Up to 25 percent of of lung cancer patients also have autoimmune disease, which may make them unsuitable for increasingly popular immunotherapy treatments.
Researchers calculated that between 14 to 25 percent of lung cancer patients reviewed also had immune disease, and these individuals were more likely to be female and older, according to the findings reported today in JAMA Oncology.
An autoimmune disorder occurs when the immune system attacks and destroys healthy body tissue by mistake, according to The National Institutes of Health (NIH). There are more than 80 types of autoimmune disorders. The National Cancer Institute (NCI) estimates that approximately 39.6 percent of men and women will be diagnosed with cancer of any site at some point during their lifetime.
The results are significant because the use of immunotherapy for cancer treatment is expanding, and clinical trials of immunotherapy have routinely excluded patients with autoimmune disease, a population estimated to be between 20 to 50 million people in the U.S., said first author Dr. Saad Khan, Assistant Professor of Internal Medicine in the Division of Hematology and Oncology at UT Southwestern Medical Center's Harold C. Simmons Comprehensive Cancer Center.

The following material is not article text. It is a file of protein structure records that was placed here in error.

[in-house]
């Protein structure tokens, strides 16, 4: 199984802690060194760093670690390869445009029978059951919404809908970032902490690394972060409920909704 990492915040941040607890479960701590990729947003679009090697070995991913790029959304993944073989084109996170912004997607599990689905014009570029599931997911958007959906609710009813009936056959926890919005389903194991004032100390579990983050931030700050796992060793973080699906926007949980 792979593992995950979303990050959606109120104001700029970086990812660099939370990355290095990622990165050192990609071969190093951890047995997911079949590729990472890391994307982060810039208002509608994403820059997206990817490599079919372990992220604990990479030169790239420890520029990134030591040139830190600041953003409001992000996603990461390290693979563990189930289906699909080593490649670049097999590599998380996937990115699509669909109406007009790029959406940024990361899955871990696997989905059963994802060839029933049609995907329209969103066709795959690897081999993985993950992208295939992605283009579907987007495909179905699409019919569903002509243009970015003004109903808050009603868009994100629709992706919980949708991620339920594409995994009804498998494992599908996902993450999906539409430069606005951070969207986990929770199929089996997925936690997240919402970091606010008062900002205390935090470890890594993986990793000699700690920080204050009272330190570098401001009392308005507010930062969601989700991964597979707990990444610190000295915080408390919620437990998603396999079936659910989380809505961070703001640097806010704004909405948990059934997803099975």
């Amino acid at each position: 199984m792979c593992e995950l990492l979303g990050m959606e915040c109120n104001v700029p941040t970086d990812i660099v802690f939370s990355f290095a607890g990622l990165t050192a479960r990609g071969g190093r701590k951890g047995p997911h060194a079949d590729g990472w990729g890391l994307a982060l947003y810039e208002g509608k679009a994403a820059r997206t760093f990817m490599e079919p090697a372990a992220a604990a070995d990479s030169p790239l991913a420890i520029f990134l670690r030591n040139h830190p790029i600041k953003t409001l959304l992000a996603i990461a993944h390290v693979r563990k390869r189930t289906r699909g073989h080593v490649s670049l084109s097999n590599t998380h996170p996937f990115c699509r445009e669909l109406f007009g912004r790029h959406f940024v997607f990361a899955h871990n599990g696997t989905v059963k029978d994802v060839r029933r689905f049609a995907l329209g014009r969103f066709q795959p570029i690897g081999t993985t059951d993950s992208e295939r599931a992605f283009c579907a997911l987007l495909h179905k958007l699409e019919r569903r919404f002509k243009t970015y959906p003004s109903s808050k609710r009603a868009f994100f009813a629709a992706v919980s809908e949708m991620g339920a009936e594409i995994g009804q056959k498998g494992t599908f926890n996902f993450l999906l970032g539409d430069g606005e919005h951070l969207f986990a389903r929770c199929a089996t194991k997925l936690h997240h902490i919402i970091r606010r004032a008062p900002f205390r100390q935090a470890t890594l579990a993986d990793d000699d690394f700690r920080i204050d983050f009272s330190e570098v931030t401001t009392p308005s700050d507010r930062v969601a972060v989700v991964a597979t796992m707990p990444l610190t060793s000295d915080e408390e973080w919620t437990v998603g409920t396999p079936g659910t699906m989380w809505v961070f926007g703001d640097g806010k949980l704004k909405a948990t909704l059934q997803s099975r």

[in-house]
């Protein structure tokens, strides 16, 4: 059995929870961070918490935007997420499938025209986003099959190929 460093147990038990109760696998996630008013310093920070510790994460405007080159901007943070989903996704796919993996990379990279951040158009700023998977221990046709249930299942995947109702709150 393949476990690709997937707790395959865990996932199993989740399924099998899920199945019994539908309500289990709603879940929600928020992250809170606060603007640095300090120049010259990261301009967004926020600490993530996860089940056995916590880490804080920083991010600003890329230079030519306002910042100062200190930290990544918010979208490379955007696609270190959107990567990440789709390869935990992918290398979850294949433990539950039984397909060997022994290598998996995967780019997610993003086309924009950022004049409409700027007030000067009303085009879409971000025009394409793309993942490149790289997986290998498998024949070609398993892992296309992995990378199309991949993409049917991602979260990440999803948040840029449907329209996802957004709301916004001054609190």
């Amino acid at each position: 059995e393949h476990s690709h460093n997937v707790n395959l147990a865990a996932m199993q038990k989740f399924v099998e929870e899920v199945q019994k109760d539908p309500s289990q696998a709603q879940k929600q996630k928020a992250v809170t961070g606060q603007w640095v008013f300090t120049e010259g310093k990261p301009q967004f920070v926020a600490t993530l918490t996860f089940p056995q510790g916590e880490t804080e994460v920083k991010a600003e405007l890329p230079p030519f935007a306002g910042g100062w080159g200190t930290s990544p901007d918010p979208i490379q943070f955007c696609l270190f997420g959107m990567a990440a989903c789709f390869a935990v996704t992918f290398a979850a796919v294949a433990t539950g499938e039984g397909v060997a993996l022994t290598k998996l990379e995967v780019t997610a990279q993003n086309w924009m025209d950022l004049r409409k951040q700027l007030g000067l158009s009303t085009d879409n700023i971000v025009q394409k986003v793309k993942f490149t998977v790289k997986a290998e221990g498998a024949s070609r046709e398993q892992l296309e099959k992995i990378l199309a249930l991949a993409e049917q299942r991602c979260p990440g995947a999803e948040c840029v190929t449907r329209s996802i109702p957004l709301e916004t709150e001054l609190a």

"Our team wanted to determine if this practice had a significant impact. The new immunotherapy treatments also convey the risk of unpredictable, possibly severe, and potentially irreversible autoimmune toxicities affecting a variety of organs. With combination immunotherapy regimens, rates of these adverse events may exceed 50 percent," said Dr. Khan, a member of the Simmons Cancer Center.
"Our findings provide the first robust estimate of autoimmune conditions among lung cancer patients," said epidemiologist Dr. Sandi Pruitt, Assistant Professor in the Department of Clinical Sciences' Division of Outcomes and Health Services Research, and a member of the Simmons Cancer Center. "This study will influence clinical practice and the design of clinical trials, and raise additional research questions of critical importance to lung cancer patients and their doctors."
The researchers studied 210,509 lung cancer patients over age 65 and applied two different algorithms to measure the presence of an autoimmune disease. The most common autoimmune diseases reported were rheumatoid arthritis, psoriasis, and polymyalgia rheumatica.
Potential explanations for the relatively high rate of autoimmune diseases among lung cancer patients include their advanced age at diagnosis and smoking history, which has been linked to risk of certain autoimmune diseases, Dr. Khan said.